Among the scores of great photo essays in the Fusco canon, two from his assignments for Look demonstrate the value of Hopkins’ collaborative work style with photographers:

For the illustrations that accompany “George’s Branch, KY,” writer William Hedgepeth’s rugged 1969 take on the rigors of modern life in hardscrabble Appalachia, Hopkins backs away from the urge to bombard the reader with shots that illustrate every telling detail of life and work in a dirt-poor mining town. Instead, he respects Fusco’s fascination with the landscape of the human face as the palette for telling this poignant story. The whole package, interweaving the photographer’s select candids with his unposed, almost Goya-like portraits, is a precision pas de deux between photos and graphic design.

Look’s January 13, 1970 forecast for the new decade that lay ahead included a prescient, early warning that our planet’s natural resources were borderline endangered. Rather than go after gloomy shots of industrial waste and smog-choked cityscapes, Fusco chose to illustrate this idea with positive, uplifting images of the things we must protect—two children reveling in natural surroundings, romping over shore-side rocks and through backlighted meadows. In his design treatment, Hopkins paced the series like an impressionistic movie montage, alternating close-ups of the kids with wide shots of their pristine environment. He savors the memory of this issue as a “tremendous editorial and graphic experience.” A couple of editors, along with Hopkins, Fusco and writer John Poppy left the office and set up shop with a slide projector in a midtown hotel room. There they crafted one of Look’s most impressive achievements—“The 70s Issue”—a supremely well-orchestrated tribute to hope, for the planet and for the human race.

Among the photographer connections Hopkins had cultivated during his two years at Twen, controversial young Will McBride was practically unpublished in the U.S., until Hopkins appropriated his unique essay, “Siddhartha,” for use in Look. This photographic retelling of the popular Hermann Hesse novel had run 16 pages in its original Twen debut. Its relevance to Look’s readership centered around the growing number of young Americans who, at the time, were turning to Hesse’s books and to eastern religions and culture for spiritual guidance. Hopkins approached the project as a storyteller, using the pictures in narrative order, with variations in cropping and image size to impel Hesse’s tale forward. As readers page through this piece, the visual effect suggests the alternating dynamics of a soft, primitive drumbeat.

Another Twen compatriot was the brilliant color stylist, Pete Turner, who shot the cover and a powerful, evocative essay, “Black Beauty” for Look’s groundbreaking January 7, 1969 issue, themed “The Blacks and the Whites.” The subject had special meaning for Hopkins, who had grim memories from growing up in “a little segregated Mississippi Delta town.”

He remembers convincing the editors to change Look’s traditional fashion story into “an ode to black beauty,” which Turner photographed in his signature graphic style. Probably no shooter has ever manipulated silhouettes and color saturation as audaciously as Pete Turner. The result of the “Black Beauty” collaboration is a series of three stunning, textural close-ups, featured explosively large on the magazine’s oversized pages, each accented by smaller, square-finished detail shots on the opposite side of the spread.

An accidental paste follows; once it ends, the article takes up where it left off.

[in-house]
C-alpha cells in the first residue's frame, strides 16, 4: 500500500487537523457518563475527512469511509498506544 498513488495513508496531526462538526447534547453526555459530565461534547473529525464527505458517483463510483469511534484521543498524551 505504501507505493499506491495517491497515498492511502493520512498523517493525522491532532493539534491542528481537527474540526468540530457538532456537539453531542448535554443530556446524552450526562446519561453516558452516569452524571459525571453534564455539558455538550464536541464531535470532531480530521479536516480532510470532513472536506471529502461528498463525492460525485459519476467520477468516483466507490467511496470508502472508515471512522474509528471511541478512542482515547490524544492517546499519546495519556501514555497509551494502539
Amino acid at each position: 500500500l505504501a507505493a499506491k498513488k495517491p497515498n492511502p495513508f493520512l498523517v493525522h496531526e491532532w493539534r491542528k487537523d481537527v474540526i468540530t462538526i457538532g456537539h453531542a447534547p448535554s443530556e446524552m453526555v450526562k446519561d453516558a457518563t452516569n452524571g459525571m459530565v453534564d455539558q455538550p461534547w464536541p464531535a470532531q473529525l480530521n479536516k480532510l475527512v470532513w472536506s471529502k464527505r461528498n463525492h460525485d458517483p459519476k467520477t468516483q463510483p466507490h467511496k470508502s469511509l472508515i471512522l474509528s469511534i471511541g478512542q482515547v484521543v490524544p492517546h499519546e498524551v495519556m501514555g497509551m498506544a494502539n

Life Beyond Look
As the samples arrayed on these pages demonstrate, Will Hopkins’ unique design skills have been in demand long since the demise of Look, and well into the era of new, alternative media, where magazine publishing still persists as a viable industry. The firm of Hopkins-Baumann remains in perpetual motion, (ensconced in the spectacular renovation of a vintage industrial building in downtown Minneapolis) designing and redesigning magazines of every stripe: the sleek Brazilian fashion book Claudia (Hopkins-Baumann’s redesign increased circulation by 300,000 readers); lifestyle magazines, American Health and Mother Earth News; specialty publications for American Express, Canon (the Explorers of Light series), Ringling Bros, Barnum and Bailey Circus; the always dazzling American Photographer; a lively educational magazine, Kids Discover, now in its 15th year, and the 75th anniversary edition of Reader’s Digest, still reigning as the world’s largest circulation monthly.

There are books as well in the Hopkins oeuvre, impressive one-shots, some of a genre Hopkins likes to call “photo archeology,” featuring the work of dedicated editorial shooters—John Dominis, Howell Conant and others—who spent years documenting subjects like Frank Sinatra, Grace Kelly, Martin Luther King. Hopkins is consistently amazed at the level of intimacy these picture biographies create between photographer and subject. He recalls traveling out to Block Island to work with Conant on the Grace Kelly book: “Howell was in his eighties, and still so in love with the woman, he could barely talk about her.”

Recently, Hopkins-Baumann’s book publishing forays have begun to explore the lure and mystery of deep space, an outgrowth of their work on Kids Discover (see this month’s “Light Reading,” p. 78). And practically every serious photographer has some familiarity with one of Hopkins’ personal crown jewels: the Masters of Contemporary Photography series. Nowhere is this designer’s passion for the power of the photograph more evident than in this innovative collection, which probes the techniques and personalities of star-quality commercial shooters—Bert Stern, Paul Fusco, Annie Leibovitz, Mark Kaufman, John Zimmerman, Art Kane, Mary Ellen Mark and more.

Bob Ciano, former art director of Life, Esquire and Travel & Leisure, once expressed his admiration for Hopkins’ facility at “stripping away the decorative aspects of design. He’s pared it down,” says Ciano, “to the essence of communicating information.” Which explains, rather neatly, Will Hopkins’ love for solving design problems with photographs rather than illustrations or elaborate design tricks. “I always liked one of (photojournalist) David Douglas Duncan’s lines: ‘I’m not an artist. I’m a practitioner.’ I think that might also describe me,” he says.

Jim Cornfield is a veteran commercial photographer and travel writer, based in Malibu Canyon, CA. Formerly the Feature Editor of Petersen’s PhotoGraphic, and Director of Photography for East/West Network, he was a co-creator, with Lawrence Schiller and Will Hopkins, of the Masters of Contemporary Photography Series. Cornfield is a regular contributor to Rangefinder.